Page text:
Saturday, October 31, 2020

Carving Mouths with which to Scream.

The forested hills that the Esgodarrans now call home boast considerable farmland, dug into the slopes and concealed by the trees. These terraced gardens favor smaller numbers of nutrient-rich crops quite unlike the vast fields of grains from the plains dominated by modern Ersuunians. Among these staple crops are included a variety of gourd vegetables in diverse colors and shapes. Just as diverse are the customs and cultural traditions surrounding many of them.

Some gourds are grown solely for the purpose of housing medicines or sacred substances for the holy folk of the hill people. Others are used as food, or animal fodder, or their rinds are ground up for several purposes. One type of spotted vine fruit is even known as a source of a potent intoxicant, when fermented properly. All of these uses and more are ingrained in Esgodarran tribal memory by a wealth of stories and songs.

One story in particular is told and retold every harvest season, to explain why so many of the hill tribes hollow out different gourds, carve their sides into elaborate shapes, and then plant them around the tops of specially prepared torches as part of seasonal celebrations.

Once, long ago, the Esgodarrans were fighting a losing war against the encroaching Haraalians. Before the chariots and the saddled archers of the horsemen, they fell like so much scythed wheat. As they retreated into the hills where they eventually built their holdfasts and villages, they brought the bodies of their dead with them.

When the first crops were planted in soil ill-suited for farming, pragmatism led to a creative, albeit somewhat grim, use for those bodies. The dead became fertilizer, so that their families could live to see the coming year. And their sacrifice was not in vain: the legend claims that the hills bloomed with produce, chief among them being swollen gourds of proportions that any farmer then and now would be envious of.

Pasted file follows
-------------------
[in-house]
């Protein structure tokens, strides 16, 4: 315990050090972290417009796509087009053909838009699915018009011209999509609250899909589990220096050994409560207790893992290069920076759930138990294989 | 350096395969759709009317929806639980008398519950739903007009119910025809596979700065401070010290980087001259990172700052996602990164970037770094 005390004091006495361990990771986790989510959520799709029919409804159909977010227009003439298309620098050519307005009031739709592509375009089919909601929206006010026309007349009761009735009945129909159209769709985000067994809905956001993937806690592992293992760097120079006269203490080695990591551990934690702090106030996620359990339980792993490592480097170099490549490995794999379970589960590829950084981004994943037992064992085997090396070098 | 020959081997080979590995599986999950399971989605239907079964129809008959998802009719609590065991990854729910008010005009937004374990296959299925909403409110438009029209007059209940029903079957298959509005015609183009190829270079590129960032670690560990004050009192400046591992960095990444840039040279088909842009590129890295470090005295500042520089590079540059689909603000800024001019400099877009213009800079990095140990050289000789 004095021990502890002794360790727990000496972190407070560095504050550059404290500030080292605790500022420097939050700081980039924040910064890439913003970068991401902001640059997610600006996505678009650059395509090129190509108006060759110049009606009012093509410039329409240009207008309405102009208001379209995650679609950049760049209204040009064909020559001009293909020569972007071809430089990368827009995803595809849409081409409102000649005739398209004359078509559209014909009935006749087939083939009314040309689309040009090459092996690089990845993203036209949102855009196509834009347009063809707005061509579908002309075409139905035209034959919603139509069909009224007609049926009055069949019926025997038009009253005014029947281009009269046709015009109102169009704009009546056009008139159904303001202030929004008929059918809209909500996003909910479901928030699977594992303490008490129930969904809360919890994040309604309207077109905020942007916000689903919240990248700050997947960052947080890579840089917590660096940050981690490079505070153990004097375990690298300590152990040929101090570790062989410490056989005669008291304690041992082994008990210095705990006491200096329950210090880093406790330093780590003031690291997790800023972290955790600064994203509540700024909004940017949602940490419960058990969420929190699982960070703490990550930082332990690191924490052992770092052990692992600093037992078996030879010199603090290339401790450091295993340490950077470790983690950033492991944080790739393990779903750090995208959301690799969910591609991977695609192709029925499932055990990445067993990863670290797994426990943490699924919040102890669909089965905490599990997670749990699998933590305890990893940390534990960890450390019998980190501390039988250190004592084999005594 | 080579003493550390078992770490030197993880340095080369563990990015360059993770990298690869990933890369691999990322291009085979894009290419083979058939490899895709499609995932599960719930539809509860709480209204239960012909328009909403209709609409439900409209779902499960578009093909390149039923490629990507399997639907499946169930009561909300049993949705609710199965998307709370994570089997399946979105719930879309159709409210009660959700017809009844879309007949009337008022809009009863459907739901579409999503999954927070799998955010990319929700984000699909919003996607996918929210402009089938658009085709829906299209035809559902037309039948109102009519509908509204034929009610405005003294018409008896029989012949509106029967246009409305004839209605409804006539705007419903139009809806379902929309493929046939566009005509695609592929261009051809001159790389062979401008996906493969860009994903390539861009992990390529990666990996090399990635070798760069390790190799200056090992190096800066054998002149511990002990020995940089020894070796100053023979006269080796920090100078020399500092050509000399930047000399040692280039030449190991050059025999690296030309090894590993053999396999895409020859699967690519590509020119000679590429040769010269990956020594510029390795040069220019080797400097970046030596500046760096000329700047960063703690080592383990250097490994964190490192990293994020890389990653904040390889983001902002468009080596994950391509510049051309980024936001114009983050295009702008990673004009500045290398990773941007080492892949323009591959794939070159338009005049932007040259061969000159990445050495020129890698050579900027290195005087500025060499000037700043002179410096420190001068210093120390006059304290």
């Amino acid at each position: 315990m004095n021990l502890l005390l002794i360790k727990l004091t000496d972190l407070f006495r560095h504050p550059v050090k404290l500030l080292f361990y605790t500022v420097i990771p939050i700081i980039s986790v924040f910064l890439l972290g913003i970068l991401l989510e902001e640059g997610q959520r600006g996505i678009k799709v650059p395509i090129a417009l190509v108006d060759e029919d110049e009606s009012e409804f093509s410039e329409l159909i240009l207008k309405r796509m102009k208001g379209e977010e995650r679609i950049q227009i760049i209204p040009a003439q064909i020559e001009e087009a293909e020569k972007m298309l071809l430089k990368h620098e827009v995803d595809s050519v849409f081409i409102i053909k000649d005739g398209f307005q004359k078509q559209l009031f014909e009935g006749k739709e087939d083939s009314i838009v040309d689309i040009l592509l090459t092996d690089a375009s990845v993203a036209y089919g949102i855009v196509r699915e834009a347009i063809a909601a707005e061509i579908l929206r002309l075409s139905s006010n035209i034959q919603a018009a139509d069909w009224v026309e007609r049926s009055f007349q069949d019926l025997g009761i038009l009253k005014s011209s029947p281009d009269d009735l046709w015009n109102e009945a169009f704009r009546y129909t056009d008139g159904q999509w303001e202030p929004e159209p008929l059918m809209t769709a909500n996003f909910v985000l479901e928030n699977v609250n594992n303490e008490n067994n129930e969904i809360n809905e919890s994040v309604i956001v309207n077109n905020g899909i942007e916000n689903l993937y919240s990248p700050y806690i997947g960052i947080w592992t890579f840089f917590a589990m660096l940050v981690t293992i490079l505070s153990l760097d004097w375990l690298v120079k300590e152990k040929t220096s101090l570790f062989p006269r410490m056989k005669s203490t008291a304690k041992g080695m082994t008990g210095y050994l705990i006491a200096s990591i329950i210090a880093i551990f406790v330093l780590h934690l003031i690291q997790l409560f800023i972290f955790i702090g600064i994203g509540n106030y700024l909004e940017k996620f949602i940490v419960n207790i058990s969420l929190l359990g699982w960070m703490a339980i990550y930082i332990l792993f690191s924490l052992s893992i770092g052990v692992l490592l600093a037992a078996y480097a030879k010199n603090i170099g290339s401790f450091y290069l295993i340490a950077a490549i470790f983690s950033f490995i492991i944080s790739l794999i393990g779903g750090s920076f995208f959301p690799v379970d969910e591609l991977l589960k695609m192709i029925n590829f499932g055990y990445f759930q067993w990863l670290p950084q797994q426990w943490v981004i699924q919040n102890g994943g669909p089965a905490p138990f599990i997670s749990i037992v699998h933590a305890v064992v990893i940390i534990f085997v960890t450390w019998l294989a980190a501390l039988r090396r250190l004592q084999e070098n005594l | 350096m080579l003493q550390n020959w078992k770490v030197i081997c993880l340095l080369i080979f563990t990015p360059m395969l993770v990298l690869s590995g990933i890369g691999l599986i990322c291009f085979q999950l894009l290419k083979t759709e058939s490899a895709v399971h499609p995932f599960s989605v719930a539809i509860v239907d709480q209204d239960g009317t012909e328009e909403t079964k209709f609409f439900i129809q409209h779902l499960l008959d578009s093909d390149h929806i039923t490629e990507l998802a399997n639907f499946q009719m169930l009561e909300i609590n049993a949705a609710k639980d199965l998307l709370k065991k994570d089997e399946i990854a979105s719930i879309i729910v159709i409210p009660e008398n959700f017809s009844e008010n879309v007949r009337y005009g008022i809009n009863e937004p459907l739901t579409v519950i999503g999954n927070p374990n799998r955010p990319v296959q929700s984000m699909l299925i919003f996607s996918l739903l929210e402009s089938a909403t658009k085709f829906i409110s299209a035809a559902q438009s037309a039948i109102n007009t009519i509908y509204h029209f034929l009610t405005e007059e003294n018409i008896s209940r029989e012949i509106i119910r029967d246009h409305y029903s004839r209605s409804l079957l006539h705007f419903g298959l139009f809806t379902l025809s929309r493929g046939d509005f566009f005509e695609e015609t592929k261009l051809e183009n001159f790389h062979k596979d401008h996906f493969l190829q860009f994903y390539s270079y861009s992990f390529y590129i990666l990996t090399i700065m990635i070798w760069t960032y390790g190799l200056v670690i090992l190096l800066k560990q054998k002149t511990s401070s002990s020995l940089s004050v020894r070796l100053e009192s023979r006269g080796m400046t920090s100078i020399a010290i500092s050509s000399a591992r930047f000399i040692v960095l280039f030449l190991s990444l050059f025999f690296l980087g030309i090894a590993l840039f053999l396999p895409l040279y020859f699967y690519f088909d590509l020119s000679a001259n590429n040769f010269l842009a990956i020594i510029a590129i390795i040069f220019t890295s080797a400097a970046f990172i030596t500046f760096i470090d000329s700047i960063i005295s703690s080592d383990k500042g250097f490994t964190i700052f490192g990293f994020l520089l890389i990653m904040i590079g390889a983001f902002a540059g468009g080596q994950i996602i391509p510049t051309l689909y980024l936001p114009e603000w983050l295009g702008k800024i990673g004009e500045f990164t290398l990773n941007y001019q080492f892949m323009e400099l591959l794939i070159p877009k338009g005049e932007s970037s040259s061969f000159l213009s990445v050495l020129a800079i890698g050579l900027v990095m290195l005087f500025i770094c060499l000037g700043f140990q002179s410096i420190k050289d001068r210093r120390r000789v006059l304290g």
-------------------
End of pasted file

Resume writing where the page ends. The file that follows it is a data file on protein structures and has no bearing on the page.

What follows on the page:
But when the harvest season drew close, the Esgodarrans sensed that something was wrong. The gourds seemed to be disturbed ever so slightly when looked over every morning, and at night strange sounds could be heard coming from the gardens. These happenings continued and intensified over the following weeks until the hills were weighed down upon by a terrible pall- the people were sure that a curse had settled upon them like clinging spider's silk.

Eventually, the source of the omens was discovered. It was the gourds themselves, writhing and moaning upon their vines as if they were alive. When terrified tribespeople dared to stalk closer, they found that they could recognize the pained, muffled sounds as human- even as the voices belonging to their deceased loved ones. Terror gripped one and all as they realized that in growing their food from the corpses of their kin, they had unwittingly trapped their souls.

A wise and skilled woodsman proved to be their salvation, as he stepped forward brandishing his biggest and sharpest knife. One by one, he cut the gourds from their vines and then cut into their sides, carving faces into their hard outer layers and allowing their soft insides to spill forth. Blessed with eyes that could weep and mouths that could scream, the gourds wailed their horrors out. They had been reliving the moments of their deaths over and over again while trapped in the blind silence of the earth, and only through the woodsman's cuts were they able to rid themselves of the accumulated pain.

Days passed as the hillsides screamed and lamented, the sound of which drove even the most stalwart of god-king Haraal's soldiers away from the hills in fear. The Esgodarrans stuffed their ears with tree cotton dipped in beeswax to block out the worst of the wailing, but it grated terribly at even those steady folk before the end.

One by one, the gourds expelled their anguish and gave up their ghosts. The nightmare ended at last when the final gourd's voice quieted to a pulpy sputter, in which it thanked the woodsman and their tribe for the mercy. It bequeathed the banquet of their bodies to the people of the hills, but warned them that never again could anyone be buried beneath a garden. With that, the last trapped Esgodarran soul sloughed out and moved on to the afterlife.

Ever since that day, the use of human fertilizer has been strictly forbidden among all of the Esgodarran tribes. As a reminder of that grave mistake, the people carve more mundane fruits into contorted faces or depictions of other mythological scenes every year, and place them on display for all to see.

A popular trick aimed at children or very wayward lowlanders is to throw one's voice so that it sounds as if a gourd is speaking--or screaming--at the observer.

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